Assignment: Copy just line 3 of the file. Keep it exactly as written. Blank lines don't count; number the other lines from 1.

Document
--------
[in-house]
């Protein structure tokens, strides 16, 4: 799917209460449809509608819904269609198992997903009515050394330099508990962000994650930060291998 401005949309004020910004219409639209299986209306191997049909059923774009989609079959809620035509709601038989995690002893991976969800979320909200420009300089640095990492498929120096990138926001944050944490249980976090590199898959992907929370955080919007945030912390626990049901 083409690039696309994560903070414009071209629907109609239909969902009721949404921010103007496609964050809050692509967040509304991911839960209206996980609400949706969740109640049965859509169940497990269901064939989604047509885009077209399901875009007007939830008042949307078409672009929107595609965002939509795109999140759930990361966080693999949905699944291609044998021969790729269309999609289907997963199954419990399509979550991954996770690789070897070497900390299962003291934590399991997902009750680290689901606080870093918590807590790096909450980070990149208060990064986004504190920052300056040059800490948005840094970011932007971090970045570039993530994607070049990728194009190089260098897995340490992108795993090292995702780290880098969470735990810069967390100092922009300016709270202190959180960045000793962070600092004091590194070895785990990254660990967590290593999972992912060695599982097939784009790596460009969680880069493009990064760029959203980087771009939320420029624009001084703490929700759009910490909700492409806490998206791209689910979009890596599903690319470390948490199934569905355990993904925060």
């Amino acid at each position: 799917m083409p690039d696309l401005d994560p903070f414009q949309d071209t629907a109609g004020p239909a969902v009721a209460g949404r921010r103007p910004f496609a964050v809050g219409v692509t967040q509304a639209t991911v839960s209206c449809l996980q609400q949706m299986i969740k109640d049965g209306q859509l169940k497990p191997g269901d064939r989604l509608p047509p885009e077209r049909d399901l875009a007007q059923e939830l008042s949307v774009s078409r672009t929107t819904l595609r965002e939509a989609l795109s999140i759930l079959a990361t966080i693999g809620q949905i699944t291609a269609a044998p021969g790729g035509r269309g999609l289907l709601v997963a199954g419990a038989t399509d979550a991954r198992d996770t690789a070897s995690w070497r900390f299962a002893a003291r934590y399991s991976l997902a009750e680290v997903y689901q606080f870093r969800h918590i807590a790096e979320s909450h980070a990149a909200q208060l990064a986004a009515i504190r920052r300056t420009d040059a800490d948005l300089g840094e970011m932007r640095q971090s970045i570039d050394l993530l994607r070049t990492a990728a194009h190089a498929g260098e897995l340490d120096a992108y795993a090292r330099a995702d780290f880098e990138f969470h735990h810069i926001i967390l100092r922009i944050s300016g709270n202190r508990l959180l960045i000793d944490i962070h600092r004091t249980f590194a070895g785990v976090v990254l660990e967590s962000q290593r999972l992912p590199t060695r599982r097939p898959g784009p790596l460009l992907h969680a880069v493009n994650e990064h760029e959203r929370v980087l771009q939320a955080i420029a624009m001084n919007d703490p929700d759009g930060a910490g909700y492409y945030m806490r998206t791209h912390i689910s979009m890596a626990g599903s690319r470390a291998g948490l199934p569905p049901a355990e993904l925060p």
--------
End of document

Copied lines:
């Amino acid at each position: 799917m083409p690039d696309l401005d994560p903070f414009q949309d071209t629907a109609g004020p239909a969902v009721a209460g949404r921010r103007p910004f496609a964050v809050g219409v692509t967040q509304a639209t991911v839960s209206c449809l996980q609400q949706m299986i969740k109640d049965g209306q859509l169940k497990p191997g269901d064939r989604l509608p047509p885009e077209r049909d399901l875009a007007q059923e939830l008042s949307v774009s078409r672009t929107t819904l595609r965002e939509a989609l795109s999140i759930l079959a990361t966080i693999g809620q949905i699944t291609a269609a044998p021969g790729g035509r269309g999609l289907l709601v997963a199954g419990a038989t399509d979550a991954r198992d996770t690789a070897s995690w070497r900390f299962a002893a003291r934590y399991s991976l997902a009750e680290v997903y689901q606080f870093r969800h918590i807590a790096e979320s909450h980070a990149a909200q208060l990064a986004a009515i504190r920052r300056t420009d040059a800490d948005l300089g840094e970011m932007r640095q971090s970045i570039d050394l993530l994607r070049t990492a990728a194009h190089a498929g260098e897995l340490d120096a992108y795993a090292r330099a995702d780290f880098e990138f969470h735990h810069i926001i967390l100092r922009i944050s300016g709270n202190r508990l959180l960045i000793d944490i962070h600092r004091t249980f590194a070895g785990v976090v990254l660990e967590s962000q290593r999972l992912p590199t060695r599982r097939p898959g784009p790596l460009l992907h969680a880069v493009n994650e990064h760029e959203r929370v980087l771009q939320a955080i420029a624009m001084n919007d703490p929700d759009g930060a910490g909700y492409y945030m806490r998206t791209h912390i689910s979009m890596a626990g599903s690319r470390a291998g948490l199934p569905p049901a355990e993904l925060p």